My first “official” Christmas in Rochester with Tim’s family happened before we were even engaged and it was, well, an experience a learning experience. Tim’s family has a Samoyed name Leloo (said like the girl’s name on the 5th Element). She’s a big white ball of fur that, among other things, likes to chew on items left on the floor.
Lesson #1: Never leave your panties on the floor.
I discovered Leloo had eaten a pair of my undergarments when I went to pick them up off the floor and half of them were missing. I looked at Tim, not entirely sure how to say what happened and finally just came out with it and was like, “Honey… Leloo umm…ate my underware.” Tim started laughing hysterically and called his parents upstairs to see the remnants dangling from my hand. I think I was about fifty shades of red while the three of them had a good laugh. His mom told me through fits of giggles that she was sorry and felt awful. I told her not to worry. No big deal. I did some forward thinking and packed more than one pair. I’m all set. After everyone got one last chuckle it was mostly forgotten and the festivities leading up to Christmas day continued.
Lesson #2: If the dog eats your panties, keep it between the two of you.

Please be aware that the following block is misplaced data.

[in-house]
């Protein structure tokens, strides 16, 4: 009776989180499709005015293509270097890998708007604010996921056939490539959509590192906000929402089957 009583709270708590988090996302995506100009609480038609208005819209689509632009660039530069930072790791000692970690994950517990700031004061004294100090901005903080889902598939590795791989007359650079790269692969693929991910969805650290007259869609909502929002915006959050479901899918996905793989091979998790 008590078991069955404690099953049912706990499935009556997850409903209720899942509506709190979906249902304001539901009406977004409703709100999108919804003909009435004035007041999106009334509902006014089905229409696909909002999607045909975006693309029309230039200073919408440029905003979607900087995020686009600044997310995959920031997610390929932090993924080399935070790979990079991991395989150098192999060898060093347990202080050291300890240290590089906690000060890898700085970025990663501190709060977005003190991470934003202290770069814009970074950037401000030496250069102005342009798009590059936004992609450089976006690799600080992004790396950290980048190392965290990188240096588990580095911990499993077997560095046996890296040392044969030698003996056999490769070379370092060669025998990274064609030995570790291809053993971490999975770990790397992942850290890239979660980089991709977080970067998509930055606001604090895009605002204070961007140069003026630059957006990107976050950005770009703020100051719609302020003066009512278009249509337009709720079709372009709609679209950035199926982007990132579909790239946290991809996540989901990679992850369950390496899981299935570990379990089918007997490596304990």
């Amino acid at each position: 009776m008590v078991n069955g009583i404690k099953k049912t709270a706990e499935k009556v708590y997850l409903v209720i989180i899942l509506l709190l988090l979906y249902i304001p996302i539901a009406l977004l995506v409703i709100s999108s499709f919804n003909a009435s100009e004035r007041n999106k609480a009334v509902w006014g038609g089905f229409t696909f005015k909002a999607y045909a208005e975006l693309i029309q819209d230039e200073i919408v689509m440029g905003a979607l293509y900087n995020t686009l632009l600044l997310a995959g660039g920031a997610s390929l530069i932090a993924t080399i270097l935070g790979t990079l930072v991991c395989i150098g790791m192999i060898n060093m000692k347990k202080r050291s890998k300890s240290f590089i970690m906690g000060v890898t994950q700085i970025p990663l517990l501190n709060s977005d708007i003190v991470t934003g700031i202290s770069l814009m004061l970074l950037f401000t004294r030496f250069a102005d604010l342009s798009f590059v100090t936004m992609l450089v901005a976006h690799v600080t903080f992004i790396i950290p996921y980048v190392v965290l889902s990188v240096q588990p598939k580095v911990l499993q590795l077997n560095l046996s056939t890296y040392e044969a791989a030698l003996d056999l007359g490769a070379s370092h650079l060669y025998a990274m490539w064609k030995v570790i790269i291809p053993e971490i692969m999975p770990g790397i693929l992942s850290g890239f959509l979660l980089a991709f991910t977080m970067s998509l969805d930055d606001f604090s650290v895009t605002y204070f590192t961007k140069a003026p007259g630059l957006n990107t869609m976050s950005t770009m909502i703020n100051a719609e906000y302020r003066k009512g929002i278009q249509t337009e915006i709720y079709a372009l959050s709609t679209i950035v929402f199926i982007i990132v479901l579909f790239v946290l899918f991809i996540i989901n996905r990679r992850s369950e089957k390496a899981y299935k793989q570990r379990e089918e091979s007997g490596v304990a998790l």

Christmas morning arrived and the whole fam-damily was crowded around the Christmas tree. I was on the couch sandwiched between Tim’s mom and grandmother, Nana. Gifts were being opened one at a time so everyone could see and admire whatever the bearer received. My family did this too…but when it was my turn, I was nervous doing it in front of a lot of people I was still trying to impress. I wanted to fit in and not be weird.
My gifts from Tim were a jewelry box with my initials engraved on the top and a pair of diamond earrings. Tim placed the earring box inside the jewelry box, so when I opened the lid of the jewelry box and saw that little velvet square I started chanting in my head, “I know it’s not a ring. I know it’s not a ring.” I was right – it wasn’t and a wave of relief rushed through me. I put the earrings on and smiled, thinking I had just gotten through the gift-opening-spotlight.
But much to my chagrin my turn wasn’t over yet. Tim’s mom hands me a present to open. I just looked at her like, “Don’t do this to me…I thought I was finished…” The room went quiet as I slowly started unwrapping it. Alarms should have been going off because no one was moving; not a single piece of wrapping paper was being crumpled or a body rearranging to a more comfortable position. I finally get the paper off and open the lid of the box.
Lesson #3: To avoid having your “situation” become a running family joke, watch for warning signs and DON’T STEP INTO THE TRAP.
I think I gave Nana a present of her own that year. She looked into that box, then looked at me, then back at the box, then up at Tim, then back down at the box. All the while the entire room erupted with laughter.
Tim was the photographer in this particular shot and I looked up at him, managing a smile while trying to gain a direct link to his brain to say, “If you knew about this and didn’t warn me I’m going to yank these earrings right out and pierce you where the sun don’t shine.”